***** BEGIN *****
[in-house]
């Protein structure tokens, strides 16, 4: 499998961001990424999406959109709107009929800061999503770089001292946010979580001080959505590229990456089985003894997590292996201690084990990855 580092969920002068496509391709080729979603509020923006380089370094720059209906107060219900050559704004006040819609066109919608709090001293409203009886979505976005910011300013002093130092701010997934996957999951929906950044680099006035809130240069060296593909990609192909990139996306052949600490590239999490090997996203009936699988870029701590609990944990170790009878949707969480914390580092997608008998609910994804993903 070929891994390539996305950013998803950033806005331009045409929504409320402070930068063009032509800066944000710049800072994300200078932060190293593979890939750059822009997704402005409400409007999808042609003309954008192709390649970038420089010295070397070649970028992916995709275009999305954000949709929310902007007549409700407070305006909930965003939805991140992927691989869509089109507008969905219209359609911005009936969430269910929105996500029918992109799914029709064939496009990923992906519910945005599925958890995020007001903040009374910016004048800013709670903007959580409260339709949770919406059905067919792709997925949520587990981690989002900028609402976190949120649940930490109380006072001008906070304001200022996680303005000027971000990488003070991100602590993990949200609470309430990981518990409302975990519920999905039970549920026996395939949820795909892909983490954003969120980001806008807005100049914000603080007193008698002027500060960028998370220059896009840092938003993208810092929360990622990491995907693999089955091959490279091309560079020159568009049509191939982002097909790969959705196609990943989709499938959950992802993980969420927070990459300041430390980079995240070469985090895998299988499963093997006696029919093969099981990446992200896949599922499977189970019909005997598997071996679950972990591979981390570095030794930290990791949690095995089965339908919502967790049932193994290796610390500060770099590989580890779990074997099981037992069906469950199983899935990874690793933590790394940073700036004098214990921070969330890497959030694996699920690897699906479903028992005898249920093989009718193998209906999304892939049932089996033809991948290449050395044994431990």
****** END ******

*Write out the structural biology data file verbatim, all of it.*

[in-house]
């Protein structure tokens, strides 16, 4: 499998961001990424999406959109709107009929800061999503770089001292946010979580001080959505590229990456089985003894997590292996201690084990990855 580092969920002068496509391709080729979603509020923006380089370094720059209906107060219900050559704004006040819609066109919608709090001293409203009886979505976005910011300013002093130092701010997934996957999951929906950044680099006035809130240069060296593909990609192909990139996306052949600490590239999490090997996203009936699988870029701590609990944990170790009878949707969480914390580092997608008998609910994804993903 070929891994390539996305950013998803950033806005331009045409929504409320402070930068063009032509800066944000710049800072994300200078932060190293593979890939750059822009997704402005409400409007999808042609003309954008192709390649970038420089010295070397070649970028992916995709275009999305954000949709929310902007007549409700407070305006909930965003939805991140992927691989869509089109507008969905219209359609911005009936969430269910929105996500029918992109799914029709064939496009990923992906519910945005599925958890995020007001903040009374910016004048800013709670903007959580409260339709949770919406059905067919792709997925949520587990981690989002900028609402976190949120649940930490109380006072001008906070304001200022996680303005000027971000990488003070991100602590993990949200609470309430990981518990409302975990519920999905039970549920026996395939949820795909892909983490954003969120980001806008807005100049914000603080007193008698002027500060960028998370220059896009840092938003993208810092929360990622990491995907693999089955091959490279091309560079020159568009049509191939982002097909790969959705196609990943989709499938959950992802993980969420927070990459300041430390980079995240070469985090895998299988499963093997006696029919093969099981990446992200896949599922499977189970019909005997598997071996679950972990591979981390570095030794930290990791949690095995089965339908919502967790049932193994290796610390500060770099590989580890779990074997099981037992069906469950199983899935990874690793933590790394940073700036004098214990921070969330890497959030694996699920690897699906479903028992005898249920093989009718193998209906999304892939049932089996033809991948290449050395044994431990």